(g) The supreme court or the surrogate's court, as the case may be, may authorize the trustee or any person holding title thereto to sell, mortgage or lease any real property which is the subject of a disposition for a religious, charitable, educational or benevolent purpose, whenever it appears to the satisfaction of the court that such real property, or any part thereof, has become or is likely to become unproductive, has depreciated or is likely to depreciate in value, that it is advisable to raise money to improve or erect buildings upon property so held or that it is expedient for any other reason that such real property be sold, mortgaged or leased.  This paragraph shall not restrict in any manner the powers or rights any trustee may have by law or by the terms of any disposition of such real property.  The provisions of this paragraph shall not apply to any corporation which is subject to sections 509 through 511 of the not-for-profit corporation law .

(h) The supreme court or the surrogate's court shall not make an order or decree under paragraph (g) unless it appears that eight days written notice, stating the time and place of the application for such order or decree, has been served upon the attorney general, who shall represent the state, the beneficiaries of any trust and the persons who might benefit from the religious, charitable, educational or benevolent purpose for which the real property, which is the subject of the application, is held.  A like eight days notice of such application shall be given to any adult within the state who has a vested or contingent future estate in such real property and to any minor, incompetent, conservatee or absentee who is interested in such property, in such manner as the court may direct.  Before making a final order or decree, the court shall appoint a guardian ad litem for any minor who is not represented by a guardian or parent, for any incompetent who is not represented by a committee, and for any absentee.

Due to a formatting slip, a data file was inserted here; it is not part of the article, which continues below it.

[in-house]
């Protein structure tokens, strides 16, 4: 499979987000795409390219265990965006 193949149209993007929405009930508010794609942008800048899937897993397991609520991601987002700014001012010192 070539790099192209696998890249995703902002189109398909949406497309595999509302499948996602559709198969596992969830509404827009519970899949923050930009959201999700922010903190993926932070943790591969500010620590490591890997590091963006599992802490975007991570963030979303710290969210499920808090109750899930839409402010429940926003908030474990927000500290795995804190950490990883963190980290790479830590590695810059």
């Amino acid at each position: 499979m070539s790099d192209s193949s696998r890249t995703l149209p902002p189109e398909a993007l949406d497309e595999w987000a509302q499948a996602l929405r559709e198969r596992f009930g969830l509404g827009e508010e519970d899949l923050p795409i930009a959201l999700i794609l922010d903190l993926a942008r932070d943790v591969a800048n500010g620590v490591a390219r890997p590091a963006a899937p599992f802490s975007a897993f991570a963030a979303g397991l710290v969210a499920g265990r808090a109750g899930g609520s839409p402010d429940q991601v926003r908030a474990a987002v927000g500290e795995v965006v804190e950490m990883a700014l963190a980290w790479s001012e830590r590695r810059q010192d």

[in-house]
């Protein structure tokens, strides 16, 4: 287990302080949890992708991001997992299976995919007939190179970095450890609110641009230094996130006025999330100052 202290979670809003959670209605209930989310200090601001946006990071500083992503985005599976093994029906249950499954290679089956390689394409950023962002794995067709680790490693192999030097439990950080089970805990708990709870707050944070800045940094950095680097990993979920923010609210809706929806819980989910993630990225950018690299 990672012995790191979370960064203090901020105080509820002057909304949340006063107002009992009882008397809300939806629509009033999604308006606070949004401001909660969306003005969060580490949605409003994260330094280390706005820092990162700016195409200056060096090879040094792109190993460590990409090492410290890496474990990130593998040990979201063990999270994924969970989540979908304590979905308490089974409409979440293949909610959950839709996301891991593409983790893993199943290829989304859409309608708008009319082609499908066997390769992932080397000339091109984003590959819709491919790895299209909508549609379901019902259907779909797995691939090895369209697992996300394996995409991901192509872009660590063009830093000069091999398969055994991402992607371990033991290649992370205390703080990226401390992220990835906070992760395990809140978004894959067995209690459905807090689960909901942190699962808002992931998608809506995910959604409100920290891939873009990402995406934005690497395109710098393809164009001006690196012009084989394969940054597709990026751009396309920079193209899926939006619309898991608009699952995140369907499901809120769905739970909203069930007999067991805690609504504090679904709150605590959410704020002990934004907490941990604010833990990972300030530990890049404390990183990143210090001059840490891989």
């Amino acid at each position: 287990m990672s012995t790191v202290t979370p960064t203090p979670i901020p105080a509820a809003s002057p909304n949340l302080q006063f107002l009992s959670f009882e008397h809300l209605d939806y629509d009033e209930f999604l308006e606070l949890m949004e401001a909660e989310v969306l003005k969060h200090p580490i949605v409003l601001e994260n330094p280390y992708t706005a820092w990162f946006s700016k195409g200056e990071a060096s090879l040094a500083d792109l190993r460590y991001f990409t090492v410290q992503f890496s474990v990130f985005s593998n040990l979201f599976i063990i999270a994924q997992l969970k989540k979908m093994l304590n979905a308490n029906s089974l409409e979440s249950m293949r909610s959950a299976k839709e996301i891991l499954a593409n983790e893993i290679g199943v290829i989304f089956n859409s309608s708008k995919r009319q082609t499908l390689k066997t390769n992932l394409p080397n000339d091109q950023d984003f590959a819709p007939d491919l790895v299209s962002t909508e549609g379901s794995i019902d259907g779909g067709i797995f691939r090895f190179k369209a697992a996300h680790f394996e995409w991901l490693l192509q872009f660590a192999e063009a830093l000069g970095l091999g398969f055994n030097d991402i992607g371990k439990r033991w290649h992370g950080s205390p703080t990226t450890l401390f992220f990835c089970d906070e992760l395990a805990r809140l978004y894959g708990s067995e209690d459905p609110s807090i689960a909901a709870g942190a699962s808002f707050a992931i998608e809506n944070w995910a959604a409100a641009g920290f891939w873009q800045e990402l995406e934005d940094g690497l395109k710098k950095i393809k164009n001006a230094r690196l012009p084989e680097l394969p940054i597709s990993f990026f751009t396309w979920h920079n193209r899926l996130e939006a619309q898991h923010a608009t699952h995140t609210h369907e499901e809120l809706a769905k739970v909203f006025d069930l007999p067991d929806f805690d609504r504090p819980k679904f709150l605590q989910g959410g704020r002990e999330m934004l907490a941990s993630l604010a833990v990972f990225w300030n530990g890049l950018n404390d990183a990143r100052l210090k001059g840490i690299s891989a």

(i) A sale, mortgage or lease made, as required by law, in accordance with an order or decree of a court under this section is effective against the state as representative of the beneficiaries of such trust and persons who might benefit from the purposes for which such real property is held, and against persons with a vested or contingent future interest in such property and minors, incompetents, conservatees, absentees and persons not in being who have an interest in such property, as well as all other persons who, having been made parties to such proceeding, consent to such order or decree.  The purchaser, mortgagee or lessee, or any person claiming under them, shall not be responsible for the disposition of the proceeds of any such sale, mortgage or lease.